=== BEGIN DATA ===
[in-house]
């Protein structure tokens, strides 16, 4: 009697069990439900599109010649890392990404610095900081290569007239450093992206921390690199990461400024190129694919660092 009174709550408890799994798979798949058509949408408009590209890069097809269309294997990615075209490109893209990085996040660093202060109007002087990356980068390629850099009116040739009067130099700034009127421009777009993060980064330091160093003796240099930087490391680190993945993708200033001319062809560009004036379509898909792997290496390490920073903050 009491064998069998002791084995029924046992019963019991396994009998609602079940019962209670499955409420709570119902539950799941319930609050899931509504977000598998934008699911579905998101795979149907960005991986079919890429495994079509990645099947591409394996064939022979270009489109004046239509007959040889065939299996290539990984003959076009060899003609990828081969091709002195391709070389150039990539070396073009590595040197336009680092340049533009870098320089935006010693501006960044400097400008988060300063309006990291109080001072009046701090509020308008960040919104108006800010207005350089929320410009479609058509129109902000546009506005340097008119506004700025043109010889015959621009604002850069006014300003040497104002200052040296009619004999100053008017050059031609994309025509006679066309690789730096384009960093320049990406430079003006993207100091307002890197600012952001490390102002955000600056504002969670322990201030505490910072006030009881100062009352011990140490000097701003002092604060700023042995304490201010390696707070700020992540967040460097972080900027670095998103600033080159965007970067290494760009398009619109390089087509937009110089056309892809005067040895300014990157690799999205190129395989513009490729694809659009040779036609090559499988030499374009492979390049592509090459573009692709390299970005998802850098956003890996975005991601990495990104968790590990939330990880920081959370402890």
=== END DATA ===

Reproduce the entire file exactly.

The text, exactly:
[in-house]
């Protein structure tokens, strides 16, 4: 009697069990439900599109010649890392990404610095900081290569007239450093992206921390690199990461400024190129694919660092 009174709550408890799994798979798949058509949408408009590209890069097809269309294997990615075209490109893209990085996040660093202060109007002087990356980068390629850099009116040739009067130099700034009127421009777009993060980064330091160093003796240099930087490391680190993945993708200033001319062809560009004036379509898909792997290496390490920073903050 009491064998069998002791084995029924046992019963019991396994009998609602079940019962209670499955409420709570119902539950799941319930609050899931509504977000598998934008699911579905998101795979149907960005991986079919890429495994079509990645099947591409394996064939022979270009489109004046239509007959040889065939299996290539990984003959076009060899003609990828081969091709002195391709070389150039990539070396073009590595040197336009680092340049533009870098320089935006010693501006960044400097400008988060300063309006990291109080001072009046701090509020308008960040919104108006800010207005350089929320410009479609058509129109902000546009506005340097008119506004700025043109010889015959621009604002850069006014300003040497104002200052040296009619004999100053008017050059031609994309025509006679066309690789730096384009960093320049990406430079003006993207100091307002890197600012952001490390102002955000600056504002969670322990201030505490910072006030009881100062009352011990140490000097701003002092604060700023042995304490201010390696707070700020992540967040460097972080900027670095998103600033080159965007970067290494760009398009619109390089087509937009110089056309892809005067040895300014990157690799999205190129395989513009490729694809659009040779036609090559499988030499374009492979390049592509090459573009692709390299970005998802850098956003890996975005991601990495990104968790590990939330990880920081959370402890």